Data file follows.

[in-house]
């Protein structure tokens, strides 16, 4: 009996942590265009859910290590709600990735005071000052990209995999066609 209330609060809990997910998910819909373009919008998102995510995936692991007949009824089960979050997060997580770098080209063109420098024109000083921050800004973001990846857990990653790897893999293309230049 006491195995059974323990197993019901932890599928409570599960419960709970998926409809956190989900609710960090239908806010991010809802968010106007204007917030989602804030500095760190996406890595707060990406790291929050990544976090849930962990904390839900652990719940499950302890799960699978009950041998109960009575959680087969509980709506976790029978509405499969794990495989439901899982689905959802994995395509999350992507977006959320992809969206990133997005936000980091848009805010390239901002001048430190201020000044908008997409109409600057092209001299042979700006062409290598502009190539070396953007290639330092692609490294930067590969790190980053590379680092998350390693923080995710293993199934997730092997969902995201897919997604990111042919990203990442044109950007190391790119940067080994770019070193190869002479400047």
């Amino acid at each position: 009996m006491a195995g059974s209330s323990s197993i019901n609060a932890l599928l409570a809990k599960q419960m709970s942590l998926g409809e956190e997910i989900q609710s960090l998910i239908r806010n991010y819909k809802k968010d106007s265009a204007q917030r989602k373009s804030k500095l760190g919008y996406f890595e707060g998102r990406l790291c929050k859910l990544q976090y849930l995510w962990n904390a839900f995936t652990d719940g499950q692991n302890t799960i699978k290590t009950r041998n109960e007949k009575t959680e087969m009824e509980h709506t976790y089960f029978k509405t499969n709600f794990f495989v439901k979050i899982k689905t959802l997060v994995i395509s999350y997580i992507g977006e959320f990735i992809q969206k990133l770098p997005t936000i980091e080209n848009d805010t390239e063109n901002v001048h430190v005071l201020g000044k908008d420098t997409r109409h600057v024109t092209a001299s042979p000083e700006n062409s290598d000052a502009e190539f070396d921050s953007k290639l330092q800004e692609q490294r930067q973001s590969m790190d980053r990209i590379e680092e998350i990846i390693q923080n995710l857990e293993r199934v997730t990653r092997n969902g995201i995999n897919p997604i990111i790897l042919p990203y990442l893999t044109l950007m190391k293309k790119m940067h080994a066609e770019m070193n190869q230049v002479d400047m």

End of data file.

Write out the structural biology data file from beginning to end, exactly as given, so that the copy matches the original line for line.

[in-house]
């Protein structure tokens, strides 16, 4: 009996942590265009859910290590709600990735005071000052990209995999066609 209330609060809990997910998910819909373009919008998102995510995936692991007949009824089960979050997060997580770098080209063109420098024109000083921050800004973001990846857990990653790897893999293309230049 006491195995059974323990197993019901932890599928409570599960419960709970998926409809956190989900609710960090239908806010991010809802968010106007204007917030989602804030500095760190996406890595707060990406790291929050990544976090849930962990904390839900652990719940499950302890799960699978009950041998109960009575959680087969509980709506976790029978509405499969794990495989439901899982689905959802994995395509999350992507977006959320992809969206990133997005936000980091848009805010390239901002001048430190201020000044908008997409109409600057092209001299042979700006062409290598502009190539070396953007290639330092692609490294930067590969790190980053590379680092998350390693923080995710293993199934997730092997969902995201897919997604990111042919990203990442044109950007190391790119940067080994770019070193190869002479400047």
């Amino acid at each position: 009996m006491a195995g059974s209330s323990s197993i019901n609060a932890l599928l409570a809990k599960q419960m709970s942590l998926g409809e956190e997910i989900q609710s960090l998910i239908r806010n991010y819909k809802k968010d106007s265009a204007q917030r989602k373009s804030k500095l760190g919008y996406f890595e707060g998102r990406l790291c929050k859910l990544q976090y849930l995510w962990n904390a839900f995936t652990d719940g499950q692991n302890t799960i699978k290590t009950r041998n109960e007949k009575t959680e087969m009824e509980h709506t976790y089960f029978k509405t499969n709600f794990f495989v439901k979050i899982k689905t959802l997060v994995i395509s999350y997580i992507g977006e959320f990735i992809q969206k990133l770098p997005t936000i980091e080209n848009d805010t390239e063109n901002v001048h430190v005071l201020g000044k908008d420098t997409r109409h600057v024109t092209a001299s042979p000083e700006n062409s290598d000052a502009e190539f070396d921050s953007k290639l330092q800004e692609q490294r930067q973001s590969m790190d980053r990209i590379e680092e998350i990846i390693q923080n995710l857990e293993r199934v997730t990653r092997n969902g995201i995999n897919p997604i990111i790897l042919p990203y990442l893999t044109l950007m190391k293309k790119m940067h080994a066609e770019m070193n190869q230049v002479d400047m």